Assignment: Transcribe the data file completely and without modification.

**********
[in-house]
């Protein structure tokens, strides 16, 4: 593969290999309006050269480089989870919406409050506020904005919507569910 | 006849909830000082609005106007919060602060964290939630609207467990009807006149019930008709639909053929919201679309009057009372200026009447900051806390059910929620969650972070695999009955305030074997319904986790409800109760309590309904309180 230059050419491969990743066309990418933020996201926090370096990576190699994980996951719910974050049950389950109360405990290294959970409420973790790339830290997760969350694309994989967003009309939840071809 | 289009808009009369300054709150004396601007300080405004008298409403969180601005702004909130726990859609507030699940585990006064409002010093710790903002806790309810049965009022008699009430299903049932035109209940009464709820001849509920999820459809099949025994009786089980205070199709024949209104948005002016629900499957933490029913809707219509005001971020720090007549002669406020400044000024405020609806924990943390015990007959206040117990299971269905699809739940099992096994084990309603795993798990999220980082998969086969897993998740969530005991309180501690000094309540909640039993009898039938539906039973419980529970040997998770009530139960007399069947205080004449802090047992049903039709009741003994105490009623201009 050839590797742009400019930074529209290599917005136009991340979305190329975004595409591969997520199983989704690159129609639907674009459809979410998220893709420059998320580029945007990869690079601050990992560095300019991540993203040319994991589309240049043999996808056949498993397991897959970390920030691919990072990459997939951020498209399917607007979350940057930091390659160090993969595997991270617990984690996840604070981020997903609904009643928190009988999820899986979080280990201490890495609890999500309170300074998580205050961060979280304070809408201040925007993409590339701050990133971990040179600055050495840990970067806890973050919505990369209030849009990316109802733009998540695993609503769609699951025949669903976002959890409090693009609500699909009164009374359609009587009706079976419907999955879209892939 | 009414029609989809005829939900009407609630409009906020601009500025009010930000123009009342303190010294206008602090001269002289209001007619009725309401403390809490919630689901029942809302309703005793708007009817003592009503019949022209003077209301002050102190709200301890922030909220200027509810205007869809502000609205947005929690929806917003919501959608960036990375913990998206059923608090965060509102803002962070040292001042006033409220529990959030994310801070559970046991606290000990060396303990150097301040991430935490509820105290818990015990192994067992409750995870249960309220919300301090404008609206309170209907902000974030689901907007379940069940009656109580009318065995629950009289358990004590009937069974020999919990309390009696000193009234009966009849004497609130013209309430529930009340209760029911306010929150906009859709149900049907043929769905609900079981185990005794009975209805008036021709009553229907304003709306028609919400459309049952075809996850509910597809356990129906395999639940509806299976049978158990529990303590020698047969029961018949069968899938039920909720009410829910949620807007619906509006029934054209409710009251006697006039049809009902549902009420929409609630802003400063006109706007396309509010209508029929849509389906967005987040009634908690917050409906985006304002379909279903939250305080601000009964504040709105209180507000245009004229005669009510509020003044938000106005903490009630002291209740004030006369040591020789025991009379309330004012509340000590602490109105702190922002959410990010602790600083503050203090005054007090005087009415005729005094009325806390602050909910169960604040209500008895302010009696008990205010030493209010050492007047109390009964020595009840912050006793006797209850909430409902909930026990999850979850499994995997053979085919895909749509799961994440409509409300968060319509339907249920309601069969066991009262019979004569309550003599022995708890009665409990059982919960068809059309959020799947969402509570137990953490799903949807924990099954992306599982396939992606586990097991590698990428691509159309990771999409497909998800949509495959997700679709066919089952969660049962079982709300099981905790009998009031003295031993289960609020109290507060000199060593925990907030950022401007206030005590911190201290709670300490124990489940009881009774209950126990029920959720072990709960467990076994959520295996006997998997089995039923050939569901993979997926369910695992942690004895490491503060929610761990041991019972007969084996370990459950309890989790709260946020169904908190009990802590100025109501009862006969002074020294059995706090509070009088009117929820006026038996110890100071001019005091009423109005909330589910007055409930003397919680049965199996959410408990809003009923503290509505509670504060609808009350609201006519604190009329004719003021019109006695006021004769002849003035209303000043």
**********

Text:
[in-house]
């Protein structure tokens, strides 16, 4: 593969290999309006050269480089989870919406409050506020904005919507569910 | 006849909830000082609005106007919060602060964290939630609207467990009807006149019930008709639909053929919201679309009057009372200026009447900051806390059910929620969650972070695999009955305030074997319904986790409800109760309590309904309180 230059050419491969990743066309990418933020996201926090370096990576190699994980996951719910974050049950389950109360405990290294959970409420973790790339830290997760969350694309994989967003009309939840071809 | 289009808009009369300054709150004396601007300080405004008298409403969180601005702004909130726990859609507030699940585990006064409002010093710790903002806790309810049965009022008699009430299903049932035109209940009464709820001849509920999820459809099949025994009786089980205070199709024949209104948005002016629900499957933490029913809707219509005001971020720090007549002669406020400044000024405020609806924990943390015990007959206040117990299971269905699809739940099992096994084990309603795993798990999220980082998969086969897993998740969530005991309180501690000094309540909640039993009898039938539906039973419980529970040997998770009530139960007399069947205080004449802090047992049903039709009741003994105490009623201009 050839590797742009400019930074529209290599917005136009991340979305190329975004595409591969997520199983989704690159129609639907674009459809979410998220893709420059998320580029945007990869690079601050990992560095300019991540993203040319994991589309240049043999996808056949498993397991897959970390920030691919990072990459997939951020498209399917607007979350940057930091390659160090993969595997991270617990984690996840604070981020997903609904009643928190009988999820899986979080280990201490890495609890999500309170300074998580205050961060979280304070809408201040925007993409590339701050990133971990040179600055050495840990970067806890973050919505990369209030849009990316109802733009998540695993609503769609699951025949669903976002959890409090693009609500699909009164009374359609009587009706079976419907999955879209892939 | 009414029609989809005829939900009407609630409009906020601009500025009010930000123009009342303190010294206008602090001269002289209001007619009725309401403390809490919630689901029942809302309703005793708007009817003592009503019949022209003077209301002050102190709200301890922030909220200027509810205007869809502000609205947005929690929806917003919501959608960036990375913990998206059923608090965060509102803002962070040292001042006033409220529990959030994310801070559970046991606290000990060396303990150097301040991430935490509820105290818990015990192994067992409750995870249960309220919300301090404008609206309170209907902000974030689901907007379940069940009656109580009318065995629950009289358990004590009937069974020999919990309390009696000193009234009966009849004497609130013209309430529930009340209760029911306010929150906009859709149900049907043929769905609900079981185990005794009975209805008036021709009553229907304003709306028609919400459309049952075809996850509910597809356990129906395999639940509806299976049978158990529990303590020698047969029961018949069968899938039920909720009410829910949620807007619906509006029934054209409710009251006697006039049809009902549902009420929409609630802003400063006109706007396309509010209508029929849509389906967005987040009634908690917050409906985006304002379909279903939250305080601000009964504040709105209180507000245009004229005669009510509020003044938000106005903490009630002291209740004030006369040591020789025991009379309330004012509340000590602490109105702190922002959410990010602790600083503050203090005054007090005087009415005729005094009325806390602050909910169960604040209500008895302010009696008990205010030493209010050492007047109390009964020595009840912050006793006797209850909430409902909930026990999850979850499994995997053979085919895909749509799961994440409509409300968060319509339907249920309601069969066991009262019979004569309550003599022995708890009665409990059982919960068809059309959020799947969402509570137990953490799903949807924990099954992306599982396939992606586990097991590698990428691509159309990771999409497909998800949509495959997700679709066919089952969660049962079982709300099981905790009998009031003295031993289960609020109290507060000199060593925990907030950022401007206030005590911190201290709670300490124990489940009881009774209950126990029920959720072990709960467990076994959520295996006997998997089995039923050939569901993979997926369910695992942690004895490491503060929610761990041991019972007969084996370990459950309890989790709260946020169904908190009990802590100025109501009862006969002074020294059995706090509070009088009117929820006026038996110890100071001019005091009423109005909330589910007055409930003397919680049965199996959410408990809003009923503290509505509670504060609808009350609201006519604190009329004719003021019109006695006021004769002849003035209303000043």